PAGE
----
For the exploratory component of the project, we have explored the possibility of modifying the virtual coordinate algorithm to adapt it to other application domains. We have particularly looked at the routing protocols used for routing traffic on the Internet. The present routing algorithms focus on the global-knowledge scheme. This means that each router maintains an index of the location of every piece of information on the Internet. Though the algorithms work perfectly in the present, however they are not scalable and such an approach would not be feasible in near future, as the amount of information grows. Further, it would be very difficult to introduce fault tolerance and repair mechanisms if any links in the network fails. The mean-time-to-repair would be enormous, keeping in view the sheer volume of network-index data stored on a failed node. Keeping in view all these aspects, we have considered the possibility of using virtual coordinate based algorithms for traffic routing on the Internet. As we know, the virtual coordinates scheme does not depend on the global-knowledge but on the local information of the neighboring nodes.  So even if the network scales, the amount of index data on each node would not be as high. And automatic repair of nodes could be used, as we have used in our algorithm for the sensor networks. We still need to figure out an efficient and fail-safe way of mapping from IP addresses to VCs. This possibility could make an excellent future work on fault tolerant and automatic repair Internet routing algorithms.

VII. CONCLUSION

In the present report, we have presented our work on the development of an algorithm for fault detection and recovery in 3D wireless sensor networks. We have modified our existing 2D algorithm for 3D networks. The pseudo-code for the algorithm is ready, and we have started the coding and implementation phase. The test networks for 3D domain have been identified and performance metrics have been set up. We can say that we have completed approximately seventy percent of the proposed work. The final report would contain:

  • The pseudo-code for the algorithm
  • Explanation of notations, definitions and formulae used
  • Description of the test networks
  • Simulation results
  • Explanation of the results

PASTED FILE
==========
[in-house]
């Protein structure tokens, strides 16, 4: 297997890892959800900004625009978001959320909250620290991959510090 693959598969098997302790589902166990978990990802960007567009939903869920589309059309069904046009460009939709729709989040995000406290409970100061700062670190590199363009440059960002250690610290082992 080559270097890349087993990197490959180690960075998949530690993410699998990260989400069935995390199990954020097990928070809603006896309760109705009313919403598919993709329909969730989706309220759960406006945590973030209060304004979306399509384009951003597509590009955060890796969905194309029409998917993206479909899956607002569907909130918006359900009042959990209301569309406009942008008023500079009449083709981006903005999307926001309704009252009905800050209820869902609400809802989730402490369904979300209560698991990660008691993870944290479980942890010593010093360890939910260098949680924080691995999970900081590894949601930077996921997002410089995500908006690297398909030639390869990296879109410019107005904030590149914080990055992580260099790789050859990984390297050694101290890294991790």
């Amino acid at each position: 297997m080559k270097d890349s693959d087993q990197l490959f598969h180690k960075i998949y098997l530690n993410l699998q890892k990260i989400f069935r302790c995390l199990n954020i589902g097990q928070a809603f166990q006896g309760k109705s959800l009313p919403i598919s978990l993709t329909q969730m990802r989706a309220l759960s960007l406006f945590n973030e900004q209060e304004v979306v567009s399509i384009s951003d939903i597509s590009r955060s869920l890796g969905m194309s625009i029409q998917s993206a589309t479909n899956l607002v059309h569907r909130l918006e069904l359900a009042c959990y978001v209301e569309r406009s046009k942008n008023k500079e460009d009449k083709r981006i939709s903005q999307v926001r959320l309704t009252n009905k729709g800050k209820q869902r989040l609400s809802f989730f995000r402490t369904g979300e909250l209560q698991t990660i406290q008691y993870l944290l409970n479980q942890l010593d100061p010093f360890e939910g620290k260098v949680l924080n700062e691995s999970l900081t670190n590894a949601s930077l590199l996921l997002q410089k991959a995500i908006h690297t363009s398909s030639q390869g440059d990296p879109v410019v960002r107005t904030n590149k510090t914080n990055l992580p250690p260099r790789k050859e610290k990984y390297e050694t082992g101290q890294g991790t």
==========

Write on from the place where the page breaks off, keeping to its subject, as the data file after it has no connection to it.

• Conclusions and inferences
  • Directions for future work

References:

[1] J. Zhou, Y. Chen, B. Leong, and P. S. Sundaramoorthy, “Practical 3D Geographic Routing for Wireless Sensor Networks,” Proc. 8th ACM Conf. Embed. Networked Sens. Syst., pp. 337–350, 2010.

[2] D. V. K. Viswanath, K. M. Krishna, H. Hexmoor, and S. Singh, “Robot navigation in a 3D world mediated by sensor networks,” 2007 Int. Conf. Integr. Knowl. Intensive Multi-Agent Syst. KIMAS 2007, pp. 272–276, 2007.

[3] J. Heidemann, W. Y. W. Ye, J. Wills, A. Syed, and Y. L. Y. Li, “Research challenges and applications for underwater sensor networking,” IEEE Wirel. Commun. Netw. Conf., vol. 0, no. c, pp. 228–235, 2006.

[4] A. Davis and H. Chang, “Underwater wireless sensor networks,” 2012 Ocean., vol. 4, no. Vii, pp. 1–5, 2012.

[5] A. P. Jayasumana, Q. Han, and T. H. Illangasekare, “Virtual sensor networks-A resource efficient approach for concurrent applications,” Inf. Technol. 2007. ITNG’07. Fourth Int. Conf., pp. 111–115, 2007.

[6] J. Allred et al., “SensorFlock: An Airborne Wireless Sensor Network of Micro-air Vehicles,” … Networked Sens. …, pp. 117–129, 2007.

[7] M. Younis, I. F. Senturk, K. Akkaya, S. Lee, and F. Senel, “Topology management techniques for tolerating node failures in wireless sensor networks: A survey,” Comput. Networks, vol. 58, no. 1, pp. 254–283, 2014.

[8] A. A. Abbasi, M. F. Younis, and U. A. Baroudi, “Recovering from a node failure in wireless sensor-actor networks with minimal topology changes,” IEEE Trans. Veh. Technol., vol. 62, no. 1, pp. 256–271, 2013.

[9] Z. A. Bhuiyan, J. Cao, and G. Wang, “Deploying Wireless Sensor Networks with Fault Tolerance for Structural Health Monitoring,” IEEE Trans. Comput., vol. 64, no. 2, pp. 382–395, 2012.

[10] G. Han, L. Liu, J. Jiang, L. Shu, and G. Hancke, “Analysis of energy-efficient connected target coverage algorithms for industrial wireless sensor networks,” IEEE Trans. Ind. Informatics, vol. PP, no. 99, pp. 135–143, 2015.

[11] P. K. Sahoo and W. C. Liao, “HORA: A Distributed Coverage Hole Repair Algorithm for Wireless Sensor Networks,” IEEE Trans. Mob. Comput., vol. 14, no. 7, pp. 1397–1410, 2015.

[12] M. M. Baboli, S. R. Bajgan, and H. Alinejad-rokny, “The Enhancement of Network Lifetime by Mobile Node in OPP Routing of Wireless Sensor Network,” vol. 6, no. 1, pp. 1–6, 2015.

[13] D. C. Dhanapala and A. P. Jayasumana, “Anchor selection and topology preserving maps in WSNs – A Directional virtual coordinate based approach,” Proc. – Conf. Local Comput. Networks, LCN, pp. 571–579, 2011.

[14] G. S. Mahindre and A. P. Jayasumana, “Post failure recovery of virtual coordinates in wireless sensor networks,” 2014 7th Int. Conf. Inf. Autom. Sustain. “Sharpening Futur. with Sustain. Technol. ICIAfS 2014, 2014.

[15] C. N. R. L. CNRL, “Coordinates for simulating Wireless Sensor Networks.” .

[16] W. Lalouani, M. Younis, and N. Badache, “Optimized repair of a partitioned network topology,” Comput. Networks, vol. 0, pp. 1–15, 2017.